YOUNGSTOWN, Ohio (WYTV) – As millions are trying to get themselves and their families out of the path of Hurricane Irma, one Valley native who now lives in Florida says it took him 17 hours to get to Tennessee. That’s where he’ll be staying until the storm passes.
A day after using metal sheets to cover his windows from Irma, Don Corbett drove from his home in Naples, Florida to a hotel in Knoxville, Tennessee. He drove through the night to get there.
“It was like a parade. All you could see is red tail lights as far as you could see in front of you and as far as you could see behind you,” Corbett said.
Corbett is a retired Austintown police officer. He spoke with 33 WYTV News Thursday via Skype.
He says the trip took twice as long as it normally would — with all three lanes of traffic on I-75 moving at just ten miles an hour at times. He says filling the gas tank was an adventure, too.
“Until you got to pretty close to Atlanta, a lot of the fuel was out already,” Corbett said. “The gasoline was a problem. Once you got to the gas station, you were waiting for a half hour to an hour to get to the pump.”
While Corbett and his family say they’ll be staying at a hotel in Knoxville at least until the middle of next week, others won’t be leaving the Sunshine State.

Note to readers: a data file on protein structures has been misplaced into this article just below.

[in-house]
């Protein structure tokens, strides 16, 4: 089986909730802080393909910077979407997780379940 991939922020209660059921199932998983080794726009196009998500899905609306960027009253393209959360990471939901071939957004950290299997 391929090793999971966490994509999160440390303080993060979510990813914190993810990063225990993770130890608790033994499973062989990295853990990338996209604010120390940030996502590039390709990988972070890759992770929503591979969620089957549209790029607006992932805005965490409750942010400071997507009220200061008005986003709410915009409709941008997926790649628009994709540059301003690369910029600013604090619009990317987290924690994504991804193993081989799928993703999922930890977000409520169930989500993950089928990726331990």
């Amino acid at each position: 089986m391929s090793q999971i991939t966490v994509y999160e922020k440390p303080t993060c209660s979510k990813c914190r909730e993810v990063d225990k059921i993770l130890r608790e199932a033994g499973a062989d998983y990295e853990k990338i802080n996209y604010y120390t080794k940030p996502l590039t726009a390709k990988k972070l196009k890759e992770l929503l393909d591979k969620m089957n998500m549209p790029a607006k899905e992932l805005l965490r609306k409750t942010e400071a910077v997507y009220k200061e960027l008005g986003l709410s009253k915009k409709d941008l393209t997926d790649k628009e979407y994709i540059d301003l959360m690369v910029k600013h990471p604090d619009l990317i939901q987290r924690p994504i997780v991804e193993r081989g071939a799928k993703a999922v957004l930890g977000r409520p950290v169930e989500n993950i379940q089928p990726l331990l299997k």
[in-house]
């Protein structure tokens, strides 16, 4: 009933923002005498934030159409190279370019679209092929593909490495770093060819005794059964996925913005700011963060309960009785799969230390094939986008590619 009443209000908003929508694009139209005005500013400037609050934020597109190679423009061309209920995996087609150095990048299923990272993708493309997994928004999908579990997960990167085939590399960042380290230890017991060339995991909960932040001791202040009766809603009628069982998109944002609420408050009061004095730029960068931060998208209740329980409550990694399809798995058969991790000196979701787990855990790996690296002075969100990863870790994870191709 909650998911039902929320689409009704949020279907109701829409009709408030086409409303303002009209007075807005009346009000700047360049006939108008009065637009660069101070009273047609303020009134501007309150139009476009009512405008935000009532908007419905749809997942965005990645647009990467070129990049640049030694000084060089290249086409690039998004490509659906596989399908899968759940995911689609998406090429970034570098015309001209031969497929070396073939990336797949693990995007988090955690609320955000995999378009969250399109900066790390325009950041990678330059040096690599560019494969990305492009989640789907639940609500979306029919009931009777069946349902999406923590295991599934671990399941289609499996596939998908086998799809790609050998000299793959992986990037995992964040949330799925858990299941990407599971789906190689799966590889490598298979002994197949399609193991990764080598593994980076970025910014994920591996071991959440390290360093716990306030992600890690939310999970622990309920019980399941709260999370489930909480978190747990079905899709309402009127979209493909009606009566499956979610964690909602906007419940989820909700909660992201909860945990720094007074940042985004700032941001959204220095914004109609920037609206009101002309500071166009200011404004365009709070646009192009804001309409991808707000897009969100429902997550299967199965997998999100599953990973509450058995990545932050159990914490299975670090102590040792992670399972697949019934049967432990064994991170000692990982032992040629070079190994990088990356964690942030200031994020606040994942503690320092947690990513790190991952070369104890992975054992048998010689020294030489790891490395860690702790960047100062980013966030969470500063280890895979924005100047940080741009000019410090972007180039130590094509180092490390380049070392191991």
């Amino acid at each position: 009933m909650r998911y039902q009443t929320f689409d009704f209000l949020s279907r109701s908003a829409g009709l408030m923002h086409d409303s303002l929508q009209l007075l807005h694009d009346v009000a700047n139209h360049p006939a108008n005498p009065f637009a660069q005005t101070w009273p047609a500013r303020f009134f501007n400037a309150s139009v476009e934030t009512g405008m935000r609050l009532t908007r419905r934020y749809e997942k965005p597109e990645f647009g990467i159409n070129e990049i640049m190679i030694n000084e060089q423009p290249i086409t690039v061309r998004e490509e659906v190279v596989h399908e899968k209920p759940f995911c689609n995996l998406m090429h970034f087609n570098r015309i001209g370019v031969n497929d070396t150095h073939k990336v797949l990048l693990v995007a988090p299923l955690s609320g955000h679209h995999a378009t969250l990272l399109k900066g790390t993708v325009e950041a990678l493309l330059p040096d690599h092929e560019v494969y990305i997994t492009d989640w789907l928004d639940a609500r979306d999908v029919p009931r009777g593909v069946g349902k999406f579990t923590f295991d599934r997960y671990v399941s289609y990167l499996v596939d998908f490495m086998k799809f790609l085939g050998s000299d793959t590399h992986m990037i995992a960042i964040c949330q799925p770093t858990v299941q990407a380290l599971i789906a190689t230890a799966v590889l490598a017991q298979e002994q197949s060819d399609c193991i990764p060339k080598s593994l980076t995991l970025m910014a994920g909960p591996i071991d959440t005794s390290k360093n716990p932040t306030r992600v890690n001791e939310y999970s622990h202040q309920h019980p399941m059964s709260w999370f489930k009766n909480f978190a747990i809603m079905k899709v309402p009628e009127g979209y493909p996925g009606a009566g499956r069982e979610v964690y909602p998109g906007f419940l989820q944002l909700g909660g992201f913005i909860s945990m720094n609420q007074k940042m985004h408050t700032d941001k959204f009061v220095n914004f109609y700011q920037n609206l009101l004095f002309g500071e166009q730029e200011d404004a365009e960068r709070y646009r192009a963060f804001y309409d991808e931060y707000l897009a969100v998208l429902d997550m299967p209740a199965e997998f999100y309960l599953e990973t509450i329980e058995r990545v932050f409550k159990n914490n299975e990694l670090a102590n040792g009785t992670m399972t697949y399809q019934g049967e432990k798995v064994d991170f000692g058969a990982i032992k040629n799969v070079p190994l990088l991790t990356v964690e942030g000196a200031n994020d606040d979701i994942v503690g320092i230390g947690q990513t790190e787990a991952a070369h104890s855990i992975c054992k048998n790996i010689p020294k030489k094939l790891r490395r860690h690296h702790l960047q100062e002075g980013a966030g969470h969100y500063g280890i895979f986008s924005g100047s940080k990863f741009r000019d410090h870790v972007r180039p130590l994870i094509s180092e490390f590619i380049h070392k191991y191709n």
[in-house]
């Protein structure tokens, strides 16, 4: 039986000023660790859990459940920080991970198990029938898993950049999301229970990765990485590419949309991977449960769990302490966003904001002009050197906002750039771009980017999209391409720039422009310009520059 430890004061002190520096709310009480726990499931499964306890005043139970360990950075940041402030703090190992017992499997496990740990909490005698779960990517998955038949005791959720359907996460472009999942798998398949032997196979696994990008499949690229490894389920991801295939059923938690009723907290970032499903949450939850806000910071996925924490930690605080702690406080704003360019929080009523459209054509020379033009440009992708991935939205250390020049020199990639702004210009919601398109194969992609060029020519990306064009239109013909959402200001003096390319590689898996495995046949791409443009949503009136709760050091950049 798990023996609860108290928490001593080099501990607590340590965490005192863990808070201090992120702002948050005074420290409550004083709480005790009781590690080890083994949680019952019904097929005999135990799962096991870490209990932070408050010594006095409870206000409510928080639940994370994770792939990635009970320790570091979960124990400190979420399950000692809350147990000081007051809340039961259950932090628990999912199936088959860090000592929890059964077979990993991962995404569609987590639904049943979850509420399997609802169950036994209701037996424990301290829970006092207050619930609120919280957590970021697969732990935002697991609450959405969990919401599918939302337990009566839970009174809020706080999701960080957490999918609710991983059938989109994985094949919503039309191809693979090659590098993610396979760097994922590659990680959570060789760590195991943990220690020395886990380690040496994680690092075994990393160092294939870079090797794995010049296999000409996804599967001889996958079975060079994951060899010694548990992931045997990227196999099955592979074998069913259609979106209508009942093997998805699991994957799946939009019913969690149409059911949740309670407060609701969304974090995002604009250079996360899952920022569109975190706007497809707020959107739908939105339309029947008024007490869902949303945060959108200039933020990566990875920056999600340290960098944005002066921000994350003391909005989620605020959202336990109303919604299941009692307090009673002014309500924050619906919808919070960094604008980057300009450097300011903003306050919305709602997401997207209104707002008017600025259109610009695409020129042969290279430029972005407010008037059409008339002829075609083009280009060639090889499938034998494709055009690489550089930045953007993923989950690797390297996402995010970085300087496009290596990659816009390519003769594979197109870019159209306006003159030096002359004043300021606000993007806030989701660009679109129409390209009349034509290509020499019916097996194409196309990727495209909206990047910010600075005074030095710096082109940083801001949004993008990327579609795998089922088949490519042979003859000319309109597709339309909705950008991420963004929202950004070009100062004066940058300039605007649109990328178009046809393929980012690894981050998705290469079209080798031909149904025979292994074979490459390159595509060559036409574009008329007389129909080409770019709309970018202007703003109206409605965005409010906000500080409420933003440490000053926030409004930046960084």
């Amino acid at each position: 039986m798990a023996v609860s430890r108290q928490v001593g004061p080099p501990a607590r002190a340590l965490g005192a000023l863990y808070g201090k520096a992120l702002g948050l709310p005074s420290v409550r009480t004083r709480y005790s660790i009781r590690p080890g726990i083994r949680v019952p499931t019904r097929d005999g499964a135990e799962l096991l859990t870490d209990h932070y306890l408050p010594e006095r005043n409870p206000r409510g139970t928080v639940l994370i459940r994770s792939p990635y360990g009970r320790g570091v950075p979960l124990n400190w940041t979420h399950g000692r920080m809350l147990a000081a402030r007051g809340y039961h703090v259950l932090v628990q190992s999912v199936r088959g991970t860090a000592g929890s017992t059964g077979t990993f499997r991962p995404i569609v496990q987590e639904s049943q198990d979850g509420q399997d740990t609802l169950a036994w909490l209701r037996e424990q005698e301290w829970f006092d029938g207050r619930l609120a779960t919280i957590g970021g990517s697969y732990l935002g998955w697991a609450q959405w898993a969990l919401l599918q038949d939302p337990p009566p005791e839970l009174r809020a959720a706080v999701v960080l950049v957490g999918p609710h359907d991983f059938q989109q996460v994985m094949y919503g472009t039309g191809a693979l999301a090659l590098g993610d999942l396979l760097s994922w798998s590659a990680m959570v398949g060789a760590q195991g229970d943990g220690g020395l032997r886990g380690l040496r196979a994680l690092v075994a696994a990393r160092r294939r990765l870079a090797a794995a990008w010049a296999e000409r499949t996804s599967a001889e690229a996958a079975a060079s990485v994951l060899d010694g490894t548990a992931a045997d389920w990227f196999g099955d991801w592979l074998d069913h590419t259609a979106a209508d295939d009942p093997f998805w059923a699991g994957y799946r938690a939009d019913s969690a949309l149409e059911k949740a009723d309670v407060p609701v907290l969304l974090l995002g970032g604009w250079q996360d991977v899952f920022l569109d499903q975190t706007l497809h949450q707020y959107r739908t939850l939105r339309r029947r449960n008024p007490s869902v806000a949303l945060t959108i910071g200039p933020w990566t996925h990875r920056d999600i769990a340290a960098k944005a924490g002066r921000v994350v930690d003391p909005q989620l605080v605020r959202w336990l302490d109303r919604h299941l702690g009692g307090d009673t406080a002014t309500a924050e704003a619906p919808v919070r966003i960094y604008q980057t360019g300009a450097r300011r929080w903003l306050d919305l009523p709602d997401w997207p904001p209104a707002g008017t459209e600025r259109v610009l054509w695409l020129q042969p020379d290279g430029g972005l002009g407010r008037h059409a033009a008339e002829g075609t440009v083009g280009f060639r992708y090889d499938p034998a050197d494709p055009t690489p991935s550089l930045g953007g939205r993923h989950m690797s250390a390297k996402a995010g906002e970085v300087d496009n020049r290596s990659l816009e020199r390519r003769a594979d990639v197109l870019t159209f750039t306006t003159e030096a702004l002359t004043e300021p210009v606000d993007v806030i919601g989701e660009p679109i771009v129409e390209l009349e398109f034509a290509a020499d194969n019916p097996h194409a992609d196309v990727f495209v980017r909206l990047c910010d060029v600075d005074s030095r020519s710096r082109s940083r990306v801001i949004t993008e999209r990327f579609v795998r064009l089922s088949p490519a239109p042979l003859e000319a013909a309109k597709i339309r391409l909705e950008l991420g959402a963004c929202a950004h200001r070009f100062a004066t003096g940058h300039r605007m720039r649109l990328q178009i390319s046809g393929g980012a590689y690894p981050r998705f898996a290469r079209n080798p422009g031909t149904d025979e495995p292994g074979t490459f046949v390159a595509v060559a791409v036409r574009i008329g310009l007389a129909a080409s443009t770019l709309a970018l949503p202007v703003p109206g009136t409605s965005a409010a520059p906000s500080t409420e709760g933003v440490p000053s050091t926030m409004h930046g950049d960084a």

New Wilmington, Pa. native Bill Gardner is a planner with the Florida Department of Transportation and is part of the State Emergency Response Team. He expects to be deployed to help clear roads once Irma has passed.
“It is on an as-needed basis. They will just point us in an area where the greatest need is,” Gardner said.
Unlike previous hurricanes, Gardner says Floridians are not taking this storm for granted and are getting out while they have the chance.
“People see what happened last week in Texas and it’s like we have to do something,” he said. “We better do something — now.”
A member of the 27 First News family is finding herself and her loved ones stuck in south Florida as well.
Production Assistant Jenn Lippiatt had been on vacation seeing family and a new baby nephew in Marco Island on the Gulf Coast near Miami. Although she had reservations to fly home this weekend, she wanted to leave earlier to avoid the hurricane.
However, she says she can’t find any flights.
“They were already jammed or they had been cancelled,” Lippiatt said. “And probably by the weekend, the airport’s not even going to be opened. So we were supposed to come back Sunday. But we’re probably gonna be stuck here longer than that now of course.”
She says her family thought about trying to drive out of Florida, but worried about getting stuck in the slow-moving traffic on I-75 and running out of gas along the way. So the family decided to shelter where they are and hope the brunt of the storm misses them.